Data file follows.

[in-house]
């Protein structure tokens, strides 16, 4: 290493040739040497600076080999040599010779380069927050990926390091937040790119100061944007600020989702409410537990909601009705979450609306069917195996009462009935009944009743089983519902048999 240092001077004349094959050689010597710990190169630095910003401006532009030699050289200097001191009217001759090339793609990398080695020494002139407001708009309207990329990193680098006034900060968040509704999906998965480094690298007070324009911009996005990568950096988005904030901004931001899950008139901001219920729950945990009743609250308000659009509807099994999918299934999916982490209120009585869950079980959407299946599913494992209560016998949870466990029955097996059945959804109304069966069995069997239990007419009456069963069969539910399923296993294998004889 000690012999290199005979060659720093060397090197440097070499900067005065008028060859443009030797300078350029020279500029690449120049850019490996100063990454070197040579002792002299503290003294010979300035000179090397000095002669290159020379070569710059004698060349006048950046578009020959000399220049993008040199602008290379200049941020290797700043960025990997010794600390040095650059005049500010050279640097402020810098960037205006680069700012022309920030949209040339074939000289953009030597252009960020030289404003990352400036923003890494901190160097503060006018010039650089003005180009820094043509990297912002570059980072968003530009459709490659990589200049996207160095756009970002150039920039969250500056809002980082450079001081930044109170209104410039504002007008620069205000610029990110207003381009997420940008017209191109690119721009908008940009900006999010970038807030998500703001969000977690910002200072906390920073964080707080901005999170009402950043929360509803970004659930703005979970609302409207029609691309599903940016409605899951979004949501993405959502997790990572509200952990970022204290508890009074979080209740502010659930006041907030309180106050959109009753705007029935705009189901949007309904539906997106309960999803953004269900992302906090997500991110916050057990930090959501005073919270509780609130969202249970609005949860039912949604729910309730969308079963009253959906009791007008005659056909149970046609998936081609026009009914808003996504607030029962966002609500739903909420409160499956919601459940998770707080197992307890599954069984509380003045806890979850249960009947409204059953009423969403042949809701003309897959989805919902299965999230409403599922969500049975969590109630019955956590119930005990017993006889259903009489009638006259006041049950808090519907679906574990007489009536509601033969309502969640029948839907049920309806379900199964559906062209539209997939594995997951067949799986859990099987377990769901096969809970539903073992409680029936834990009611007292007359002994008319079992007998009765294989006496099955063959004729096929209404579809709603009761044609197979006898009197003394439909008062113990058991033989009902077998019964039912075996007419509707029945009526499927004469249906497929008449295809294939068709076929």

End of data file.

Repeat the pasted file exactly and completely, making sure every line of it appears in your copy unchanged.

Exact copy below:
[in-house]
């Protein structure tokens, strides 16, 4: 290493040739040497600076080999040599010779380069927050990926390091937040790119100061944007600020989702409410537990909601009705979450609306069917195996009462009935009944009743089983519902048999 240092001077004349094959050689010597710990190169630095910003401006532009030699050289200097001191009217001759090339793609990398080695020494002139407001708009309207990329990193680098006034900060968040509704999906998965480094690298007070324009911009996005990568950096988005904030901004931001899950008139901001219920729950945990009743609250308000659009509807099994999918299934999916982490209120009585869950079980959407299946599913494992209560016998949870466990029955097996059945959804109304069966069995069997239990007419009456069963069969539910399923296993294998004889 000690012999290199005979060659720093060397090197440097070499900067005065008028060859443009030797300078350029020279500029690449120049850019490996100063990454070197040579002792002299503290003294010979300035000179090397000095002669290159020379070569710059004698060349006048950046578009020959000399220049993008040199602008290379200049941020290797700043960025990997010794600390040095650059005049500010050279640097402020810098960037205006680069700012022309920030949209040339074939000289953009030597252009960020030289404003990352400036923003890494901190160097503060006018010039650089003005180009820094043509990297912002570059980072968003530009459709490659990589200049996207160095756009970002150039920039969250500056809002980082450079001081930044109170209104410039504002007008620069205000610029990110207003381009997420940008017209191109690119721009908008940009900006999010970038807030998500703001969000977690910002200072906390920073964080707080901005999170009402950043929360509803970004659930703005979970609302409207029609691309599903940016409605899951979004949501993405959502997790990572509200952990970022204290508890009074979080209740502010659930006041907030309180106050959109009753705007029935705009189901949007309904539906997106309960999803953004269900992302906090997500991110916050057990930090959501005073919270509780609130969202249970609005949860039912949604729910309730969308079963009253959906009791007008005659056909149970046609998936081609026009009914808003996504607030029962966002609500739903909420409160499956919601459940998770707080197992307890599954069984509380003045806890979850249960009947409204059953009423969403042949809701003309897959989805919902299965999230409403599922969500049975969590109630019955956590119930005990017993006889259903009489009638006259006041049950808090519907679906574990007489009536509601033969309502969640029948839907049920309806379900199964559906062209539209997939594995997951067949799986859990099987377990769901096969809970539903073992409680029936834990009611007292007359002994008319079992007998009765294989006496099955063959004729096929209404579809709603009761044609197979006898009197003394439909008062113990058991033989009902077998019964039912075996007419509707029945009526499927004469249906497929008449295809294939068709076929």